THE HOME DEPOT SAYS THAT DISCRIMINATION RUNS COUNTER TO ITS WIDELY RECOGNIZED PROGRESSIVE CORPORATE CULTURE

ATLANTA, Dec. 20 /PRNewswire/ — In response to the filing of a class action lawsuit in San Francisco today alleging employment discrimination against women, The Home Depot (NYSE: HD) reiterated its long-standing corporate policy against discrimination of all kinds. In light of that policy, the company is taking today’s accusations very seriously and is conducting an internal investigation with the help of outside counsel.

The company, named earlier this year by Fortune magazine as America’s second most-admired corporation and most-admired retailer, has been widely acknowledged for many years for its progressive employee- oriented corporate culture which celebrates individuality, diversity and tolerance in terms of age, gender, race, ethnicity, disability and sexual preference.

In an industry that has been traditionally male-dominated, The Home Depot has been credited with providing unprecedented career opportunities for women as well as minorities in building and home improvement products retailing.

In fact, in 1992 the YWCA of Greater Atlanta presented The Home Depot with its Prowess Award, which recognizes “metropolitan Atlanta companies and business that have implemented programs and practices which empower women to participate more equally in the work place. Companies are nominated and selected on the basis of a clearly demonstrated commitment to assist the entry, career advancement and/or improvement of working conditions for women.” The company has also been recognized by the American Association for Retired Persons for its exemplary efforts to advance the cause of older workers.

The following programs are a few examples of the company’s long- standing commitment to diversity in all its forms:

The company in 1990 began its Diversity Management Program which was designed to ensure that all company associates are provided equal opportunities in employment. All company managers — from senior officers to department supervisors participated in this program.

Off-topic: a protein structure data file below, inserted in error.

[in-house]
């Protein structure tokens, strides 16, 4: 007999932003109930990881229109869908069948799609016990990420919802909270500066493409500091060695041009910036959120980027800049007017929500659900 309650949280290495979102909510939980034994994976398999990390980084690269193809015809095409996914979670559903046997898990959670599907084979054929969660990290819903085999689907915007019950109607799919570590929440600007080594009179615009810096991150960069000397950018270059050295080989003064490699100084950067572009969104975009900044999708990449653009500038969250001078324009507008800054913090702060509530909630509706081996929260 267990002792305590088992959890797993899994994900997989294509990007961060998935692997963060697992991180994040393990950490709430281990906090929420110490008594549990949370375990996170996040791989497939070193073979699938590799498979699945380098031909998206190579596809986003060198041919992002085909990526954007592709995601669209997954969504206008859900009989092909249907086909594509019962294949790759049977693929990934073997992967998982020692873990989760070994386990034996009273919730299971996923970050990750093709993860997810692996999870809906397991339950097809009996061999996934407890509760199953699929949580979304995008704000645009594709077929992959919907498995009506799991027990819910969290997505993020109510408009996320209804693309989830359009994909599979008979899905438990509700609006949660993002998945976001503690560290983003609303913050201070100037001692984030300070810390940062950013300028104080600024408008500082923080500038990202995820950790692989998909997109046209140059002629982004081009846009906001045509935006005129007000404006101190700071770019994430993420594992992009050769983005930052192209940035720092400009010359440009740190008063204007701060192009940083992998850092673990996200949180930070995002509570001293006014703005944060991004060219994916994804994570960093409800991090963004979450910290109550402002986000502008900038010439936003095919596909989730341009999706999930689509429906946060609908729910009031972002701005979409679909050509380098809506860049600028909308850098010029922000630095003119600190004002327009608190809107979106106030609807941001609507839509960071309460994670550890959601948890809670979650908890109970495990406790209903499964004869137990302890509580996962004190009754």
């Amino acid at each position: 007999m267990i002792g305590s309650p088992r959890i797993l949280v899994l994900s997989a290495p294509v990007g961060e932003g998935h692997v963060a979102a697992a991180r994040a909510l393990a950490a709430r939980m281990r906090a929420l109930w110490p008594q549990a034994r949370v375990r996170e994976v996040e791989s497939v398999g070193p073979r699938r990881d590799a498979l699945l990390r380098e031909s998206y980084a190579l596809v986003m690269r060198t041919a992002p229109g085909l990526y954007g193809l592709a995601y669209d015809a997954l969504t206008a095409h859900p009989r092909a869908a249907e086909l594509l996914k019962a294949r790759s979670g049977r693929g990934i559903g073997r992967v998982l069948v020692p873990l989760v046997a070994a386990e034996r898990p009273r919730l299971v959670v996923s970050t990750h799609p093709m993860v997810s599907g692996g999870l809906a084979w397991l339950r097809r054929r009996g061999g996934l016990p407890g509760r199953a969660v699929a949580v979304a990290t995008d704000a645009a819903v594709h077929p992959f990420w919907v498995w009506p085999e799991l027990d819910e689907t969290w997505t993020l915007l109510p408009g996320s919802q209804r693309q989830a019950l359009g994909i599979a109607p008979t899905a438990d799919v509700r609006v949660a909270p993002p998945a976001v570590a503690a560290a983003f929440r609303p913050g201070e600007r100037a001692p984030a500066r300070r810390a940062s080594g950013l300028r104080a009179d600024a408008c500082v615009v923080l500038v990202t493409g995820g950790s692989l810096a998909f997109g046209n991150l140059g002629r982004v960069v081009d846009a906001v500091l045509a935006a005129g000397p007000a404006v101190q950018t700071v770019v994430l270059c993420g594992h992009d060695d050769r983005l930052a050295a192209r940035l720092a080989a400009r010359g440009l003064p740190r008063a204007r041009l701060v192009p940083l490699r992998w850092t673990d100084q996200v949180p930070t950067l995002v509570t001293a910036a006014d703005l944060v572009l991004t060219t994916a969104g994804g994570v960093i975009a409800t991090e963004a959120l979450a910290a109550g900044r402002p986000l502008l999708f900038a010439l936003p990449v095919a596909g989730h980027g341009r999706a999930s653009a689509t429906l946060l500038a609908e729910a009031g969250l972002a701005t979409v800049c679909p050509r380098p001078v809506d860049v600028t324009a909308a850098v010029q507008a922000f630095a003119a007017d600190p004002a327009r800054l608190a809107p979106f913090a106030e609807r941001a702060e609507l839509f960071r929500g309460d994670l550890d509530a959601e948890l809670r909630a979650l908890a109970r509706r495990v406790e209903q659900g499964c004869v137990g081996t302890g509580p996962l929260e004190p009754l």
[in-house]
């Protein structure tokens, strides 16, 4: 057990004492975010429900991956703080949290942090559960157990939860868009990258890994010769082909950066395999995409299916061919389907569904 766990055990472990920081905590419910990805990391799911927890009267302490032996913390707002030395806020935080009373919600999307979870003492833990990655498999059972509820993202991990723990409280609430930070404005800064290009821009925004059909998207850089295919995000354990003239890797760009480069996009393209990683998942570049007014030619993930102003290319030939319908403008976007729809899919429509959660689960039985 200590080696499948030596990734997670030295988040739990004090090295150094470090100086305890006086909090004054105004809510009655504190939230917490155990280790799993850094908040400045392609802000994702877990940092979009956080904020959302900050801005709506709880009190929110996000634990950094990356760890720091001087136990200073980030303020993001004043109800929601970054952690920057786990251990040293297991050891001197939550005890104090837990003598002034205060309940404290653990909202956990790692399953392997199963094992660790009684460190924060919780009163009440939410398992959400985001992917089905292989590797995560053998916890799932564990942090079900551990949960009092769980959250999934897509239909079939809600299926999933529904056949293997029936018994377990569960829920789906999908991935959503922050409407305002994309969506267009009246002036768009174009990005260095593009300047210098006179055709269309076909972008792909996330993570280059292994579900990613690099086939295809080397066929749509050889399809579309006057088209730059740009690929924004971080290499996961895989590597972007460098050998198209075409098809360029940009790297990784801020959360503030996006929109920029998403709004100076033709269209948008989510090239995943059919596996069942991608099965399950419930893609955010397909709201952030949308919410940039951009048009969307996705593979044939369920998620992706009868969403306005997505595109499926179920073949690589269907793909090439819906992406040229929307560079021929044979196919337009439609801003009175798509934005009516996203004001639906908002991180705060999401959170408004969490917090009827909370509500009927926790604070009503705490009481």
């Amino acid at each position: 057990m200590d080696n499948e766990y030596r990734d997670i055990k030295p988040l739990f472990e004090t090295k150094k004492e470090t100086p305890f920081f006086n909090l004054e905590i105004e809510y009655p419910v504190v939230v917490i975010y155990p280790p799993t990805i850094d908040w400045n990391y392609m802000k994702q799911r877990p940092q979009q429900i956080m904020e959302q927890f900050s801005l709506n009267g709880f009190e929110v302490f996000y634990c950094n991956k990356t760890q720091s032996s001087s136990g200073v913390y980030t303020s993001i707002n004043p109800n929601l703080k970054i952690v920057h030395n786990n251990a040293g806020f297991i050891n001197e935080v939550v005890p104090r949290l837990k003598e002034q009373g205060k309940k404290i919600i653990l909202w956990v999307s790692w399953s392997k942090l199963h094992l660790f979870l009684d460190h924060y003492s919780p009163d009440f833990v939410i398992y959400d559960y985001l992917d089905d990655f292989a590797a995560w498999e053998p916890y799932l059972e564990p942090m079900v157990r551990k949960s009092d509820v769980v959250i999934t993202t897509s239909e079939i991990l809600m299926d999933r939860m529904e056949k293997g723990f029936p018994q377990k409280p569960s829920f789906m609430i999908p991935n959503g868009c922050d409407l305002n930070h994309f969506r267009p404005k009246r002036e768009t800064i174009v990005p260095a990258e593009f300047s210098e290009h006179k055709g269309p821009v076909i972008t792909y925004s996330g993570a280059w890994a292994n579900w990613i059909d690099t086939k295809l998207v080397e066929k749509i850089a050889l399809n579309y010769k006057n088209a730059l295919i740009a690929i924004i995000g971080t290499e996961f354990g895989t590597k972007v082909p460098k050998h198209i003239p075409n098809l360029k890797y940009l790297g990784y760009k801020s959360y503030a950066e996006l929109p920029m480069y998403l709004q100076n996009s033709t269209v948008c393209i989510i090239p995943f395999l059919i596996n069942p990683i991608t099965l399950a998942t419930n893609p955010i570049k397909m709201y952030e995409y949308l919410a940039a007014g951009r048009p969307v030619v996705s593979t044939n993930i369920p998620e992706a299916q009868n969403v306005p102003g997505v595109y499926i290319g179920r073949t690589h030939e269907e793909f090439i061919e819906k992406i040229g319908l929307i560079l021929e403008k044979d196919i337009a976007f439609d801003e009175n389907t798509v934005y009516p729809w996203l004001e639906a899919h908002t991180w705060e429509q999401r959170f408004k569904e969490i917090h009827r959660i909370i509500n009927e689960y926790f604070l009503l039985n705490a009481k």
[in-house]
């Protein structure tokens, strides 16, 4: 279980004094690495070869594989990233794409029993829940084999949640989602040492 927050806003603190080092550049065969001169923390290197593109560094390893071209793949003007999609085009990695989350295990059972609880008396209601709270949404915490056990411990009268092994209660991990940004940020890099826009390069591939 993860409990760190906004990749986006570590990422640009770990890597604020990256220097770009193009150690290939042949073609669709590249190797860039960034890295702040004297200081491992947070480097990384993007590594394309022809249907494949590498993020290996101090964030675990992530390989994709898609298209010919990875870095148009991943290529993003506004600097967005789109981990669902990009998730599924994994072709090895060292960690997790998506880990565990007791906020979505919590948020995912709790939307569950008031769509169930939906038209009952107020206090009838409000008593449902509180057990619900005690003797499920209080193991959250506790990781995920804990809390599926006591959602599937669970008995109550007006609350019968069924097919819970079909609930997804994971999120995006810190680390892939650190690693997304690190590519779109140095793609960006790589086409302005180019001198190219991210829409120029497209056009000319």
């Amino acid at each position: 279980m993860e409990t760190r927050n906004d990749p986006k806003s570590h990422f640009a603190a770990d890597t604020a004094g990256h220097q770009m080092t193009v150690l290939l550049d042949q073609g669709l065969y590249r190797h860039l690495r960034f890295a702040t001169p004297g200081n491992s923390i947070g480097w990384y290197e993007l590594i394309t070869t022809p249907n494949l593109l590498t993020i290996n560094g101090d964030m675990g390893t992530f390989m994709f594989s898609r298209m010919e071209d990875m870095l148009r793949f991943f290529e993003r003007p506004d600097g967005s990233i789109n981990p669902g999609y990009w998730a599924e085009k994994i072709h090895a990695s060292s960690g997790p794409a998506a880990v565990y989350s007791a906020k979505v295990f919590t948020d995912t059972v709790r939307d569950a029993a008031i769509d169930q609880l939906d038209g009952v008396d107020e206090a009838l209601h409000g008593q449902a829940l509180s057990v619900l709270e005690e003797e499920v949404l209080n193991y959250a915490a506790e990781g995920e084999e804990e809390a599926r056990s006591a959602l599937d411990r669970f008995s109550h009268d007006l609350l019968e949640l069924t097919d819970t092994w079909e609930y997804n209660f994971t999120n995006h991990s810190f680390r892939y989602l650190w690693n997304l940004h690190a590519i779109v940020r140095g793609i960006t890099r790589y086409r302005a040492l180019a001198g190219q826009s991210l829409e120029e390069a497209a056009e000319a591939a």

In 1993, the company began its Respect Program to ensure that all employees are empowered to reach their highest potential. The program deals with harassment and sexual harassment in particular. The entire work force has attended workshops and participates in other forms of ongoing training as part of the company’s effort to sustain its progressive corporate culture and strengthen its commitment to equal opportunity for all.

The Associate Manager Training program was begun in 1990 with the goal of providing women and minorities who are college graduates with a fast track to Assistant Store Manager positions.

In addition, other employee education programs address training needs in the areas of product/project knowledge, as well as operations and supervisory skills to enhance promotability.

Initial results of these ongoing programs have been encouraging. In 1992, there were nine women store managers; now there are 20. Similarly there were 101 women assistant store managers; now there are 210. In 1992, there were no female district managers; now there are two. One women is a member of the company’s 10-person board of directors and is there is one woman officer as well.

The company has also made plans to launch another diversity initiative in 1995 to sustain and strengthen the gains made since such efforts were begun in 1990, ensuring that all qualified women and minority employees have the support they need to reach their career potential with The Home Depot.

Atlanta-based Home Depot currently operates 325 full-service warehouse-style stores in the United States and Canada. The stores sell approximately 40,000 to 50,000 different kinds of building materials, home improvement products and lawn and garden supplies which are sold primarily to do-it-yourselfers but also to home improvement, construction and building maintenance professionals.

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/CONTACT: Lonnie Fogel, Director – Public Relations, The Home Depot, 404-431-2666 or, home, 404-875-7316/

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